Wagner Preserve

Nancy Wagner’s parents stumbled upon the Sierra Buttes and Lakes Basin in Sierra County in 1950 when car trouble stranded them in Sierra City for a few days. So began a family tradition of vacations in the Lakes Basin—one that continues to this day and promises to be passed on to future generations.

Wagner Preserve photo by John Wagner

The Sardine Lakes capture the snowmelt from the Sierra Buttes.Photo by John Wagner.

The thread of this tradition wove its way through Nancy’s childhood and young adulthood. One of her earliest memories is of looking at the Buttes through the bars of her playpen. A few summers later, she was off and running, exploring the endless open space, and swimming and fishing in the pristine lakes. When her family moved to Minnesota, she would often think of the clear blue lake at the base of the Sierra Buttes. The memories were comforting. “I was lucky to have been able to spend weeks at a time in the lakes and in the forest. That experience impacted my life and shaped who I am.”

The area was so deeply ingrained in her life that Nancy brought her husband there on their honeymoon. As the years passed, another generation embraced the family vacation tradition. “This was where I learned about nature, and how to hike and fish. We were lucky that our children could have the same experience.”

Worried about development around the Sardine Lakes, Nancy and her husband, John, decided to purchase a 17-acre property on the west side of Upper Sardine Lake, a headwater of the North Fork of the Yuba River. At 6,000 ft. elevation, the lake sits at the base of the Sierra Buttes where it captures the winter snowmelt. The water then flows to Lower Sardine Lake, to Sand Pond, to Salmon Creek, to the North Fork of the Yuba, down to the Feather River, and then to Sacramento. Speaking of the connection between conserving land and protecting the quality of the Sardine Lakes water, Nancy comments, “It is prudent to protect California’s headwaters; these are the sources of our drinking water and the foundation of our state’s agriculture.”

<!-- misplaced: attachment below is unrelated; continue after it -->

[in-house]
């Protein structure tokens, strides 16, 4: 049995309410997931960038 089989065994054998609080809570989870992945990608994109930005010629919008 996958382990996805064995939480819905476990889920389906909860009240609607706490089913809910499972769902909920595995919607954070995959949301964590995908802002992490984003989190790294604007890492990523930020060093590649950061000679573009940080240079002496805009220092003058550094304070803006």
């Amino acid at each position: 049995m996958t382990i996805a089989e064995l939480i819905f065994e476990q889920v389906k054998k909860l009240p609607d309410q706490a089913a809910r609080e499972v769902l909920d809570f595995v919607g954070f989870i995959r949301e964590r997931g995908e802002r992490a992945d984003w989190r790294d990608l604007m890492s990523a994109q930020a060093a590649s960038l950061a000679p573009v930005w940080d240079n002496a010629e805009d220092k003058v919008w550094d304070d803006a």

Although there were some bumps along the way, the purchase of the property was finally closed, a feat Nancy credits to John’s patience and persistence. Immediately, the Wagners turned their attention to selling the property to the fledgling Sierra County Land Trust (SCLT). Funding was secured through a state grant.

Nancy describes the process as “a kick, an honor, a real pleasure. The process was smooth; the Land Trust staff was very nice to work with. It was a true win-win.” Due to the Wagner’s and SCLT’s efforts, for years to come the public may share Nancy’s childhood experience of hiking around the western shore of Upper Sardine Lake to swim and marvel at the mountain and the sparkling blue water.